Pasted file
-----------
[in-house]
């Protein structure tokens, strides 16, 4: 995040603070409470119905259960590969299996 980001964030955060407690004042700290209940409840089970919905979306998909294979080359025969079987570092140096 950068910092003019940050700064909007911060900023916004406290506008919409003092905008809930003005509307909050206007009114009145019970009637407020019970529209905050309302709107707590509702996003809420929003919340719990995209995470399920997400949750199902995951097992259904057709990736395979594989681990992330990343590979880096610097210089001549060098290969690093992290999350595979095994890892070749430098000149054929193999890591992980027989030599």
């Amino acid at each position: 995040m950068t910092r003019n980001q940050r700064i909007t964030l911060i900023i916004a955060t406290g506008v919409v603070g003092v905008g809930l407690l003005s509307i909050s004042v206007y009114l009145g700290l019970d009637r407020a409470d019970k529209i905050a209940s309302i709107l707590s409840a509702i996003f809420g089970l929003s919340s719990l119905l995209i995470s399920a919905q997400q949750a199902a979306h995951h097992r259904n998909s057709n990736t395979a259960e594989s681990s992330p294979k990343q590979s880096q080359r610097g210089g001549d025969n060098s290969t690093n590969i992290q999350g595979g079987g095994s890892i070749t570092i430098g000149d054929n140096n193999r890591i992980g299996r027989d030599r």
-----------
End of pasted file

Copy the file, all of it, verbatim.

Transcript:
[in-house]
């Protein structure tokens, strides 16, 4: 995040603070409470119905259960590969299996 980001964030955060407690004042700290209940409840089970919905979306998909294979080359025969079987570092140096 950068910092003019940050700064909007911060900023916004406290506008919409003092905008809930003005509307909050206007009114009145019970009637407020019970529209905050309302709107707590509702996003809420929003919340719990995209995470399920997400949750199902995951097992259904057709990736395979594989681990992330990343590979880096610097210089001549060098290969690093992290999350595979095994890892070749430098000149054929193999890591992980027989030599």
């Amino acid at each position: 995040m950068t910092r003019n980001q940050r700064i909007t964030l911060i900023i916004a955060t406290g506008v919409v603070g003092v905008g809930l407690l003005s509307i909050s004042v206007y009114l009145g700290l019970d009637r407020a409470d019970k529209i905050a209940s309302i709107l707590s409840a509702i996003f809420g089970l929003s919340s719990l119905l995209i995470s399920a919905q997400q949750a199902a979306h995951h097992r259904n998909s057709n990736t395979a259960e594989s681990s992330p294979k990343q590979s880096q080359r610097g210089g001549d025969n060098s290969t690093n590969i992290q999350g595979g079987g095994s890892i070749t570092i430098g000149d054929n140096n193999r890591i992980g299996r027989d030599r």